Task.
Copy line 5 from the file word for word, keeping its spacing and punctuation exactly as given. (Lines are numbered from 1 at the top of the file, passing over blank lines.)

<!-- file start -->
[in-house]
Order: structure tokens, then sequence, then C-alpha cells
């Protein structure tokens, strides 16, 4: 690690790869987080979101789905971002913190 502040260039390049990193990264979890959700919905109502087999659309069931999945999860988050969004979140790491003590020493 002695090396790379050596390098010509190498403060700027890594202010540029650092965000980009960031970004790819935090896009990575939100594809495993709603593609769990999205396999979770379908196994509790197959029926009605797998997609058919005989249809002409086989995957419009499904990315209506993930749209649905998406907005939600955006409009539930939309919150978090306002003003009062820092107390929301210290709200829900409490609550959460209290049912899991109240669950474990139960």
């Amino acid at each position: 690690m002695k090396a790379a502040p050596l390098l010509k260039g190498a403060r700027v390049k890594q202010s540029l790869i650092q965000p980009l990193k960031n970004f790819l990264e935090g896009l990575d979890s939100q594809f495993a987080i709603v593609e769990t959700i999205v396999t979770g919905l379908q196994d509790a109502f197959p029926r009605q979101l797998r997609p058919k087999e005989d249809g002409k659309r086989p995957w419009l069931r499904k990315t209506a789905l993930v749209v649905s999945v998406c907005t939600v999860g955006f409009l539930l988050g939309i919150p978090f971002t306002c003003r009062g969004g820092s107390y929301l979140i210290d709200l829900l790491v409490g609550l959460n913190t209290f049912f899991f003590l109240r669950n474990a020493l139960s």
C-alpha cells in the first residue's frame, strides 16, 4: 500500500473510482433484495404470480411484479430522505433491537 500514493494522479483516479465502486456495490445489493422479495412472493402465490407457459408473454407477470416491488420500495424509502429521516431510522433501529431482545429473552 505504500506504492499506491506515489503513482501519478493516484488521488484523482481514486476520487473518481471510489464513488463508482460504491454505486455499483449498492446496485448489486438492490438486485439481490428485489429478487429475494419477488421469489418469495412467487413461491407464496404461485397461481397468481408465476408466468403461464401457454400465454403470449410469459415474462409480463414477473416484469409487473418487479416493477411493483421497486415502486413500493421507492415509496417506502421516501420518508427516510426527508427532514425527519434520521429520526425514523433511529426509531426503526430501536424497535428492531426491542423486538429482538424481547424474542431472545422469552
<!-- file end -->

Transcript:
C-alpha cells in the first residue's frame, strides 16, 4: 500500500473510482433484495404470480411484479430522505433491537 500514493494522479483516479465502486456495490445489493422479495412472493402465490407457459408473454407477470416491488420500495424509502429521516431510522433501529431482545429473552 505504500506504492499506491506515489503513482501519478493516484488521488484523482481514486476520487473518481471510489464513488463508482460504491454505486455499483449498492446496485448489486438492490438486485439481490428485489429478487429475494419477488421469489418469495412467487413461491407464496404461485397461481397468481408465476408466468403461464401457454400465454403470449410469459415474462409480463414477473416484469409487473418487479416493477411493483421497486415502486413500493421507492415509496417506502421516501420518508427516510426527508427532514425527519434520521429520526425514523433511529426509531426503526430501536424497535428492531426491542423486538429482538424481547424474542431472545422469552